SOFA West Santa Fe 2010 takes place at the Santa Fe Community Convention Center located on the northeast corner of West Marcy and Grant Avenue from July 8-11.
Santa Fe is enjoying an embarrassment of riches in the art world right now! It began this week with the SOFA West exhibit opening today, July 8 and running through Sunday, July 11 at the Santa Fe Community Convention Center. These riches include the Santa Fe International Folk Art Market, also taking place this weekend, followed by the tenth anniversary appearance of ART Santa Fe from July 15-18. Following shortly will be the 59th Spanish Market, occurring on July 24-25 two weeks from now, SPIN (Silk Painters International) from August 1-6 and the 2010 Indian Market, taking place August 21-22. Even Albuquerque is on it, with Convergence, the biennial fiber extravaganza of the Handweavers Guild, occurring from July 18-25. Add in the terrific summer Santa Fe weather and you have a winning combination for a great experience!
SOFA is an acronym for Sculpture, Objects and Functional Art, and all were in evidence at the preview opening for the western version of this vast exhibition. Originating in Chicago, with a New York and now a New Mexico component, this annual art fair offers a splendid opportunity to see traditional media presented in both classic and cutting edge iterations. And our fresh and still-new Community Convention Center provides an excellent venue for a display of this nature.
The works on exhibit ran the gamut from Diego Romero’s Mimbres-style pottery with comic-book flair to lacy, filigreed wall pieces by Julia M. Barello made from, of all things, dyed X-ray film! Familiar names like Wendell Castle, Viola Frey and Kay Sekimachi were represented, as well as local favorites like Erika Wanenmacher and Rick Dillingham. The scale ran from an enormous metal kimono made by Gordon Chandler to Jan Huling’s intricate petite anime-style figures covered with the tiniest of seed beads (surprisinglyl affordable!). A plethora of woodwork demonstrated the finest of craftsmanship as did a broad array of wildly inventive jewelry, and glass was represented by far more artisans than just pioneer Dale Chihuly.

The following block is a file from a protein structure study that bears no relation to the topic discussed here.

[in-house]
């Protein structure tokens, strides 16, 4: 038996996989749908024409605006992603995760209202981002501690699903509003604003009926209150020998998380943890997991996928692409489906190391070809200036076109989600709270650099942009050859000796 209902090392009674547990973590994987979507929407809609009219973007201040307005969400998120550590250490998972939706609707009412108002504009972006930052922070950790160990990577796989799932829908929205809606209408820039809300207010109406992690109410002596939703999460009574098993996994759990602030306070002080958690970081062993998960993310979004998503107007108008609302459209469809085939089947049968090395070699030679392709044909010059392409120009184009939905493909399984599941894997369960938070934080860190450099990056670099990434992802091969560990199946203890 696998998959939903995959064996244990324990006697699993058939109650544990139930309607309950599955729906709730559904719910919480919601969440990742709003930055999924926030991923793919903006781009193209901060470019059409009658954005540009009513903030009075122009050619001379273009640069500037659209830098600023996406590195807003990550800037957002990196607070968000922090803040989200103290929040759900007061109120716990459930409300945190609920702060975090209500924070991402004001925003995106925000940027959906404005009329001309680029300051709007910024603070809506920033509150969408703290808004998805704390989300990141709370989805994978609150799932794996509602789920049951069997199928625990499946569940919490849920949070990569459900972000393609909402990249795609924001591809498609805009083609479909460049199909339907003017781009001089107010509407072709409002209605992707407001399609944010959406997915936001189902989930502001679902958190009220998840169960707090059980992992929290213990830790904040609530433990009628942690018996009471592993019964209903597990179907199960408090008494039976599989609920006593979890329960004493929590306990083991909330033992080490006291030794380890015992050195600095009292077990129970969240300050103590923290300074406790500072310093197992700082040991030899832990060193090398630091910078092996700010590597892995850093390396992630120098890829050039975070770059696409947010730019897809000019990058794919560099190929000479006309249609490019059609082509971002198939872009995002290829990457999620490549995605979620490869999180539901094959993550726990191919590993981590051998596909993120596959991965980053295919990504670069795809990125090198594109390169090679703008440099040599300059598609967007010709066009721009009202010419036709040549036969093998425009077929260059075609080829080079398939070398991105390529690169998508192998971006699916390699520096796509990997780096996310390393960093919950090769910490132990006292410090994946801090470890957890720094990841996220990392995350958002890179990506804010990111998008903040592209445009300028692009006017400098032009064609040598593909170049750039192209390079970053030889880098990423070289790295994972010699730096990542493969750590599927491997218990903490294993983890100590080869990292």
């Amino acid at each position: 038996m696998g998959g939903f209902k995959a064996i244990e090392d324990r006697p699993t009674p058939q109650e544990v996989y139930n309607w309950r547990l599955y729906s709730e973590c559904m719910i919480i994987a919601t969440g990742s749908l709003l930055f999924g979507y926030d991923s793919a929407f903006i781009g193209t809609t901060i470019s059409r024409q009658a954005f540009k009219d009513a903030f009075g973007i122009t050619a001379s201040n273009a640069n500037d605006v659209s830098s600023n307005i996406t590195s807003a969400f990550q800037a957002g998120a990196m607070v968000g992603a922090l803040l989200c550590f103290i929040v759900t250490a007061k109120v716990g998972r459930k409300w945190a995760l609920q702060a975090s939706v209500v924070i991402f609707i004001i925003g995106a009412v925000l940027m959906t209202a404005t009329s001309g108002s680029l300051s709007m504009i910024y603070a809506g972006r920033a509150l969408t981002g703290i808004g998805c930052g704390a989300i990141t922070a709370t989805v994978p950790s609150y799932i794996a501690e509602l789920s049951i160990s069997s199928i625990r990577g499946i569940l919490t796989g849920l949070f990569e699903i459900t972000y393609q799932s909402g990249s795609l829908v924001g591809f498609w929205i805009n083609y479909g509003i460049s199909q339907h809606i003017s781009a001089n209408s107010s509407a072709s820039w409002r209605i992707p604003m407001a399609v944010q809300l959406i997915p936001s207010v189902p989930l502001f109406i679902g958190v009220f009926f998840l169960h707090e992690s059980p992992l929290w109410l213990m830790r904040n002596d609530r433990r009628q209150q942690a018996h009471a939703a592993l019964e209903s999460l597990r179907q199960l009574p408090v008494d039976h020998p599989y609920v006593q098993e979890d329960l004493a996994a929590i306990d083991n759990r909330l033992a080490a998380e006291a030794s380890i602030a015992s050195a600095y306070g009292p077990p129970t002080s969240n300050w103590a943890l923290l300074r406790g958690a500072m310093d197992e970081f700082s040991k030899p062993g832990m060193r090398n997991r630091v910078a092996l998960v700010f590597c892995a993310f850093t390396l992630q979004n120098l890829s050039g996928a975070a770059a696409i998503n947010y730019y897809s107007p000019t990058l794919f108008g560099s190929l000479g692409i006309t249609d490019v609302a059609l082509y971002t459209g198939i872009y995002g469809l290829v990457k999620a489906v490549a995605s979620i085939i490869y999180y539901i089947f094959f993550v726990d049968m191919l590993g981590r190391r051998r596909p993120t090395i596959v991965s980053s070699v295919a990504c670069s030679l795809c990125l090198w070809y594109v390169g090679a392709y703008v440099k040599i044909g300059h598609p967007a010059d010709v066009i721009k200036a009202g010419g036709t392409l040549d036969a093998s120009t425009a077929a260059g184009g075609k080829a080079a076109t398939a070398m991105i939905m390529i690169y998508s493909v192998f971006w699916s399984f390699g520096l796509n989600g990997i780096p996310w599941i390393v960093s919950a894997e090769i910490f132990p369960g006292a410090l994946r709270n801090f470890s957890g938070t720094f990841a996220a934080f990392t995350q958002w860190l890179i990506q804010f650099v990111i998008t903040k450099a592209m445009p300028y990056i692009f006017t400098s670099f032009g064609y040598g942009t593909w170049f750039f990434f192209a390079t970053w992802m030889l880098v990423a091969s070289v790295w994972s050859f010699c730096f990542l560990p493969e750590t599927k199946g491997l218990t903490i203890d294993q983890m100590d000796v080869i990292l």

Gallery participants, as well as the artisans, came from around the globe as well as right down the street. Galleries like browngrotta arts from Connecticut represented as many as 90 artists while Lyons Wier from NYC brought only one. Tai Gallery from the Railyard may be a local institution, but their roster shows off the fabulous basketry skills of far-off Japan; I can only say “wow” after seeing the work by Yufu Shohaku! The Danish Galleri Bruno Dahl’s Lars Calmar showed rough and tough but moving ceramic figures in counterpoint to the refined glass works by Lino Tagliapietra that can be found locally at Holsten Gallery. There is definitely something for every taste!
Educational information abounds as well. In the hallway outside the gallery spaces, a variety of educators were available to entice with offerings for those who wanted to take this experience further into hands-on learning rather than just experiencing with their eyes. And education gave over to reverie at the end of the hall where Morgami Jin was quietly and patiently demonstrating the simplicity and skill involved in Japanese basketry. A series of free lectures takes place daily, with subjects such as “My Hands are My Favorite Tools.” YES!
After viewing this exhibition, I have only two wishes: (1) I wish I had been able to make some of the beautiful things I saw, and (2) I wish the fair would linger a bit longer than one extended weekend, so that more people, both Santa Feans and visitors, could enjoy all of this terrific work! Go see it before it’s gone…